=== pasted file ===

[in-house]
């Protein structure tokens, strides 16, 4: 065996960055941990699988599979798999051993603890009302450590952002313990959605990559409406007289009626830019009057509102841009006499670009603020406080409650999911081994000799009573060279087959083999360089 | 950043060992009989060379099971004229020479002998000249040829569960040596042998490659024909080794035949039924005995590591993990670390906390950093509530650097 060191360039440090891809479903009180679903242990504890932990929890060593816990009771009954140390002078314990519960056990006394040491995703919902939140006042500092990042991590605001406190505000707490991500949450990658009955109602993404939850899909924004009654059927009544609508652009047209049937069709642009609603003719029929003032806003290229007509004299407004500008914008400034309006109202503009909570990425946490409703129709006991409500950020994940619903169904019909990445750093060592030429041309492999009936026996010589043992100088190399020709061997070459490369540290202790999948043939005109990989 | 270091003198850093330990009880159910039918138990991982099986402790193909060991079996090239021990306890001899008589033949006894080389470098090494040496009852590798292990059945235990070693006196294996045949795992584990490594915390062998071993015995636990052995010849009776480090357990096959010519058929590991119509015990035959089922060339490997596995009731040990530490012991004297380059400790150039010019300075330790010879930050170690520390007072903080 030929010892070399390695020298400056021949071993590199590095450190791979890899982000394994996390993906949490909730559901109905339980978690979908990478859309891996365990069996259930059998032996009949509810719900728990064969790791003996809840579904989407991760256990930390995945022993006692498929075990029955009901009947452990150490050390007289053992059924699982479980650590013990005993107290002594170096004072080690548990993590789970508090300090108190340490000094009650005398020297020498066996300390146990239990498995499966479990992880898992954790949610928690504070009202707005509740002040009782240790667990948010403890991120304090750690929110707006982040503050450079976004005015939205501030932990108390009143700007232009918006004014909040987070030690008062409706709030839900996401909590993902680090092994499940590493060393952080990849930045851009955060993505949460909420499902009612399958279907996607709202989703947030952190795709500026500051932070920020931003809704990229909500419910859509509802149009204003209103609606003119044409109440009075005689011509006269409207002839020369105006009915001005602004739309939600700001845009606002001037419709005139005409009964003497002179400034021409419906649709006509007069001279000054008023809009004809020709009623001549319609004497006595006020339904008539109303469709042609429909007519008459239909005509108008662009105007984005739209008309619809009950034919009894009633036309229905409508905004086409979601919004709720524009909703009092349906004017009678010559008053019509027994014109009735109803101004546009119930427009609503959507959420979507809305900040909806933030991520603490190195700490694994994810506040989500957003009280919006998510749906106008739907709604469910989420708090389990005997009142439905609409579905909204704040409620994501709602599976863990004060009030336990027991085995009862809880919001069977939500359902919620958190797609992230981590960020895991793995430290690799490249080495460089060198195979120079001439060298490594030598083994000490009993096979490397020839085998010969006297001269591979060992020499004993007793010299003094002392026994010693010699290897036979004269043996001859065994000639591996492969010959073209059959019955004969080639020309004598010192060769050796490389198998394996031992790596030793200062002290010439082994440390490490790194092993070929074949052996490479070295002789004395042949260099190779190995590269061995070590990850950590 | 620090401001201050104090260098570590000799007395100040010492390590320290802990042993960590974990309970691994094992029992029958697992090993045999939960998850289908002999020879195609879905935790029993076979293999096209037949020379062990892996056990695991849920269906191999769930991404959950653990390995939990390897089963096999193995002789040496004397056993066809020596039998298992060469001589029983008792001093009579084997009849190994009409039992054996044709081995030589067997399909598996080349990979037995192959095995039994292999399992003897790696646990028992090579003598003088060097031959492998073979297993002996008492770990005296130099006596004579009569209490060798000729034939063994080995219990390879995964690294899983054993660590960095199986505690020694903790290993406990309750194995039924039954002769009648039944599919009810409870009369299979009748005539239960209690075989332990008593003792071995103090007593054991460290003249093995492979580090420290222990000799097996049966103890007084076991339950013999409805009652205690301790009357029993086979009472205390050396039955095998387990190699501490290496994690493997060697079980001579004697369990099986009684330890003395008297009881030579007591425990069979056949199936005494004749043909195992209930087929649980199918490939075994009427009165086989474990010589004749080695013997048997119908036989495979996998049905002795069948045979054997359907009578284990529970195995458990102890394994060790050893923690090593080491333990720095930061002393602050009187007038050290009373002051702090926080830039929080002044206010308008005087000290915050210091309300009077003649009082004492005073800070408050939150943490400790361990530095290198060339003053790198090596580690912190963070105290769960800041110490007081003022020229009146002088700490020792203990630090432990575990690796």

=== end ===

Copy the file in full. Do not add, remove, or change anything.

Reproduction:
[in-house]
């Protein structure tokens, strides 16, 4: 065996960055941990699988599979798999051993603890009302450590952002313990959605990559409406007289009626830019009057509102841009006499670009603020406080409650999911081994000799009573060279087959083999360089 | 950043060992009989060379099971004229020479002998000249040829569960040596042998490659024909080794035949039924005995590591993990670390906390950093509530650097 060191360039440090891809479903009180679903242990504890932990929890060593816990009771009954140390002078314990519960056990006394040491995703919902939140006042500092990042991590605001406190505000707490991500949450990658009955109602993404939850899909924004009654059927009544609508652009047209049937069709642009609603003719029929003032806003290229007509004299407004500008914008400034309006109202503009909570990425946490409703129709006991409500950020994940619903169904019909990445750093060592030429041309492999009936026996010589043992100088190399020709061997070459490369540290202790999948043939005109990989 | 270091003198850093330990009880159910039918138990991982099986402790193909060991079996090239021990306890001899008589033949006894080389470098090494040496009852590798292990059945235990070693006196294996045949795992584990490594915390062998071993015995636990052995010849009776480090357990096959010519058929590991119509015990035959089922060339490997596995009731040990530490012991004297380059400790150039010019300075330790010879930050170690520390007072903080 030929010892070399390695020298400056021949071993590199590095450190791979890899982000394994996390993906949490909730559901109905339980978690979908990478859309891996365990069996259930059998032996009949509810719900728990064969790791003996809840579904989407991760256990930390995945022993006692498929075990029955009901009947452990150490050390007289053992059924699982479980650590013990005993107290002594170096004072080690548990993590789970508090300090108190340490000094009650005398020297020498066996300390146990239990498995499966479990992880898992954790949610928690504070009202707005509740002040009782240790667990948010403890991120304090750690929110707006982040503050450079976004005015939205501030932990108390009143700007232009918006004014909040987070030690008062409706709030839900996401909590993902680090092994499940590493060393952080990849930045851009955060993505949460909420499902009612399958279907996607709202989703947030952190795709500026500051932070920020931003809704990229909500419910859509509802149009204003209103609606003119044409109440009075005689011509006269409207002839020369105006009915001005602004739309939600700001845009606002001037419709005139005409009964003497002179400034021409419906649709006509007069001279000054008023809009004809020709009623001549319609004497006595006020339904008539109303469709042609429909007519008459239909005509108008662009105007984005739209008309619809009950034919009894009633036309229905409508905004086409979601919004709720524009909703009092349906004017009678010559008053019509027994014109009735109803101004546009119930427009609503959507959420979507809305900040909806933030991520603490190195700490694994994810506040989500957003009280919006998510749906106008739907709604469910989420708090389990005997009142439905609409579905909204704040409620994501709602599976863990004060009030336990027991085995009862809880919001069977939500359902919620958190797609992230981590960020895991793995430290690799490249080495460089060198195979120079001439060298490594030598083994000490009993096979490397020839085998010969006297001269591979060992020499004993007793010299003094002392026994010693010699290897036979004269043996001859065994000639591996492969010959073209059959019955004969080639020309004598010192060769050796490389198998394996031992790596030793200062002290010439082994440390490490790194092993070929074949052996490479070295002789004395042949260099190779190995590269061995070590990850950590 | 620090401001201050104090260098570590000799007395100040010492390590320290802990042993960590974990309970691994094992029992029958697992090993045999939960998850289908002999020879195609879905935790029993076979293999096209037949020379062990892996056990695991849920269906191999769930991404959950653990390995939990390897089963096999193995002789040496004397056993066809020596039998298992060469001589029983008792001093009579084997009849190994009409039992054996044709081995030589067997399909598996080349990979037995192959095995039994292999399992003897790696646990028992090579003598003088060097031959492998073979297993002996008492770990005296130099006596004579009569209490060798000729034939063994080995219990390879995964690294899983054993660590960095199986505690020694903790290993406990309750194995039924039954002769009648039944599919009810409870009369299979009748005539239960209690075989332990008593003792071995103090007593054991460290003249093995492979580090420290222990000799097996049966103890007084076991339950013999409805009652205690301790009357029993086979009472205390050396039955095998387990190699501490290496994690493997060697079980001579004697369990099986009684330890003395008297009881030579007591425990069979056949199936005494004749043909195992209930087929649980199918490939075994009427009165086989474990010589004749080695013997048997119908036989495979996998049905002795069948045979054997359907009578284990529970195995458990102890394994060790050893923690090593080491333990720095930061002393602050009187007038050290009373002051702090926080830039929080002044206010308008005087000290915050210091309300009077003649009082004492005073800070408050939150943490400790361990530095290198060339003053790198090596580690912190963070105290769960800041110490007081003022020229009146002088700490020792203990630090432990575990690796």